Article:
While there may be some comfort in knowing that “the Lord disciplines those He loves” there is also the realization that God will go to great lengths in order to prompt His children towards repentance and living a life that is pleasing to Him. He desires holiness. In His graciousness, He has provided His Spirit to believers in order to equip them towards such a high calling. His desire is for us to live in right relationship with Him because that is what He has created us to do. When we live otherwise, He often uses the painful consequences of those decisions to bring us back towards a right relationship with Him.
However, while we may recognize that God can do good through it, most of us don’t like discipline. Most of us would rather forgo the painful consequences, and when we experience them, we often rail against the God who is using them for our good. Yet, this wasn’t Zechariah’s response (See Lk. 1:5-25; 57-66 for the complete report). When Zechariah was told he would have a son, he questioned the veracity of that statement, and he was disciplined for his distrust. The fact that God made him mute may have made it difficult for him to complain, yet he responded to this discipline in two very important ways. First – he obeyed. The angel of God had told him what he was to name his son, and he did so accordingly. Secondly, his very first words were ones that praised God. He could have opened his mouth and talked about how good it was to speak again, or how difficult it was to endure the time of discipline. However, he chose neither of these things. His first words were ones of blessing. He responded to correction with thanksgiving and praise.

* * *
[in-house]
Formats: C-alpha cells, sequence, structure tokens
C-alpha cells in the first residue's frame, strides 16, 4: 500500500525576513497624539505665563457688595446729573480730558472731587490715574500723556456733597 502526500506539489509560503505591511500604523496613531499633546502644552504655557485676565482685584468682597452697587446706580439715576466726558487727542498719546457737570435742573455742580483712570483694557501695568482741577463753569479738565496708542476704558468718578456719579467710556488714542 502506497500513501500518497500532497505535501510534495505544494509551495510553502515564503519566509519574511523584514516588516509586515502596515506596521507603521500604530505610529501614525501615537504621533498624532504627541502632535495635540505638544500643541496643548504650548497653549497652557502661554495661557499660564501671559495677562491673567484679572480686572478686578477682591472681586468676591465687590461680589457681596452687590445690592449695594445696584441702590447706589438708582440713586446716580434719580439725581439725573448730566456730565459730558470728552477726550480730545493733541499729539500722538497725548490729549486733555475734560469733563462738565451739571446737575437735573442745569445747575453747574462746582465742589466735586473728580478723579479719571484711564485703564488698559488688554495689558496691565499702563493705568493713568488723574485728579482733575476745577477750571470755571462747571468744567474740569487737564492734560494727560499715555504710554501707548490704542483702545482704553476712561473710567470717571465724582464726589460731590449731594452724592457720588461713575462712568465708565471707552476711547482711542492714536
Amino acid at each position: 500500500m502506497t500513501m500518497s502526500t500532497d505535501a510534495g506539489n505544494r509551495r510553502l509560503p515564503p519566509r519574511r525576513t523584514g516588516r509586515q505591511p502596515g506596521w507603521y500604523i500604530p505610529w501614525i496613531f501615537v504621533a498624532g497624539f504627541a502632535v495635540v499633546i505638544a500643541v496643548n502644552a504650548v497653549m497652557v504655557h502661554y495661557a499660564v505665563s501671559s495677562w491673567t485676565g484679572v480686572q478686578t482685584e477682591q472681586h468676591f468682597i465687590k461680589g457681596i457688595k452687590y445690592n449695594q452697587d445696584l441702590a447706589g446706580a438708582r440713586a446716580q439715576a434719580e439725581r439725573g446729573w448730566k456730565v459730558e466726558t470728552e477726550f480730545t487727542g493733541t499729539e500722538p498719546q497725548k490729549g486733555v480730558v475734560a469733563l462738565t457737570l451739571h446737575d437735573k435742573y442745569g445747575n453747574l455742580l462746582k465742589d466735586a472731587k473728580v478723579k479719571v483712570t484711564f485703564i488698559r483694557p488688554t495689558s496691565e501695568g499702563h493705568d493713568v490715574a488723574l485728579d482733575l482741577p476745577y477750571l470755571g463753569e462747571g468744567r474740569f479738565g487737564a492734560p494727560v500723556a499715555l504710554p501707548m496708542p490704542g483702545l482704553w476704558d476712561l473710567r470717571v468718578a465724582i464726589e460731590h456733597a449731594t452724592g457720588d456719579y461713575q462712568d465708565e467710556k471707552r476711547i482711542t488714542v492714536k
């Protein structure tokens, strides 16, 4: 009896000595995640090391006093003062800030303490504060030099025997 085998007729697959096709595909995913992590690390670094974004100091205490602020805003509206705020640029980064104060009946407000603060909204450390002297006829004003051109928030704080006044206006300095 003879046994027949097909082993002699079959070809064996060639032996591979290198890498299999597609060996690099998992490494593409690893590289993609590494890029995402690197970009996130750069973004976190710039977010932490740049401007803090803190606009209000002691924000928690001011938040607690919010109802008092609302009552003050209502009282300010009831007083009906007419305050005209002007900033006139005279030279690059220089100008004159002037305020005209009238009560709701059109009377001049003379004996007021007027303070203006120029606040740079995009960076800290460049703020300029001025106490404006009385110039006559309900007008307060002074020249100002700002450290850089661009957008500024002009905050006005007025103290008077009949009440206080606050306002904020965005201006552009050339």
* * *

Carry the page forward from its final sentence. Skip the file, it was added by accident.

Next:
Perhaps we would be inclined to think this was easy. After all, Zechariah had months to think about his response and to get his heart right before God. However, if we couldn’t speak for months, would our first words be ones of thanks? When we undergo God’s discipline, is our first response to give Him praise?